Gold Fields to set aside acquisitions, sees industry costs rising — CEO
South Africa's Gold Fields is setting aside pursuit of new acquisitions for a year as it focuses on its existing operations and nearby prospects instead, the bullion producer's chief executive told Reuters late on Tuesday.
Gold Fields' finances might be "a little bit negative" this year before likely improving in 2019, when the company should begin to reap the rewards from two years of heavy investing, Nick Holland said.
Company might seek junior partner to help finance project in Chile.
In March, Gold Fields announced it was spending $202.6 million on a partnership with Canadian miner Asanko Gold Inc , part of a strategy of buying cash generative, operative mines.
But Gold Fields plans to hold off on additional acquisitions through at least early next year. "We don't want to really stretch ourselves," Holland said in an interview at the International Gold & Silver Symposium in Lima, Peru.
"The strategy of the company now is more focused on organic brownfields, near-mine growth, in and around where we are," Holland said.
Gold Fields operates producing mines in South Africa, Ghana, Australia and Peru. It recently submitted an environmental impact assessment for its proposed Salares Norte mine in Chile, though construction would not likely begin until 2020, Holland said.
The company might seek out a junior partner to help finance Salares Norte, which is estimated to cost $850 million.
"That's a big check to pay," Holland said. "We want to build it, for sure…we're just trying to figure out if we should do it on our own."
Holland warned that costs for the global gold mining industry will likely start rising on higher fuel prices, wages and inflation more broadly, while ore grades continue to fall and remaining reserves become harder to reach.
Miner believes world's gold output will likely plateau at 100 million ounces.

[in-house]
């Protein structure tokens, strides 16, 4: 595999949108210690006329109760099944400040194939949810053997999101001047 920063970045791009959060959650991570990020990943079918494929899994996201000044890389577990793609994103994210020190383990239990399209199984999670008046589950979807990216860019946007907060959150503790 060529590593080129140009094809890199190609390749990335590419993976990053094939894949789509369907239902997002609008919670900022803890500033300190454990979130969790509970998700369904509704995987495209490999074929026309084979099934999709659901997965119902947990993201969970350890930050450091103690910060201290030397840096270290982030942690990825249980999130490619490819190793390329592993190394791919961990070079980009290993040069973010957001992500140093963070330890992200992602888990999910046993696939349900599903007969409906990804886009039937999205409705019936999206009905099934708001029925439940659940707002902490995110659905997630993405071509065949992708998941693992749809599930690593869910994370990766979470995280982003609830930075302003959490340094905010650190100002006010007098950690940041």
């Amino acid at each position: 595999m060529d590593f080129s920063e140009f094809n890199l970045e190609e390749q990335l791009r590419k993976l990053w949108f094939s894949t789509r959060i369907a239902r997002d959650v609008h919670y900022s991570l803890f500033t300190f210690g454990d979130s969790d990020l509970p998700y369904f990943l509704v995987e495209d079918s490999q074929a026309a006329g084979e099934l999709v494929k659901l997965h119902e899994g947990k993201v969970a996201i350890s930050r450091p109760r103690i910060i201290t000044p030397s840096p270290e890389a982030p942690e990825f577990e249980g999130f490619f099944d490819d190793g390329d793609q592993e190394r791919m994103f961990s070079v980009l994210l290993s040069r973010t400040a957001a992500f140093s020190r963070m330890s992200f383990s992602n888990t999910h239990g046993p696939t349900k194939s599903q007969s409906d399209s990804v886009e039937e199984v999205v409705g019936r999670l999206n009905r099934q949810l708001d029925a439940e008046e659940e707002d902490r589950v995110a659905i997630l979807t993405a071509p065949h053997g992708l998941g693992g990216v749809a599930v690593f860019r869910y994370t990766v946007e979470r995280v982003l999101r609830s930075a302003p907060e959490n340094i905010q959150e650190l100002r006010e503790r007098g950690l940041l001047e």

Holland said he expects annual global gold production going forward to plateau at current levels of around 100 million ounces.
"The way we've mined over the past 50 years is not the way we're going to mine in the future," Holland said. "We are going to have to look at autonomous mining, we are going to have to look at different ways of extracting the ore."
Gold Fields has already deployed remotely operated or semi-autonomous equipment in Australia, Ghana and South Africa, and plans to use more going forward, Holland said, noting deep cost savings for the iron ore industry thanks to automation.
Technological advances are also helping Gold Fields extend the life of its Cerro Corona mine in northern Peru, through 2030 or maybe longer, Holland said.
"We're looking at all of our mines in terms of life extension," Holland said. "Most have potential that we haven't fully unlocked. And that's the more cost-effective way for us to grow."
Holland added that the company's South Deep mine in South Africa appears to be stabilizing. "I think things are improving slowly," Holland said.
South Deep, the company's last South African asset, has faced numerous operational obstacles in a tough geological setting 3 km (2 miles) below the surface and made a loss of 337.6 million rand ($27 million) in 2017.
(Reporting By Mitra Taj and Teresa Cespedes Editing by Chizu Nomiyama)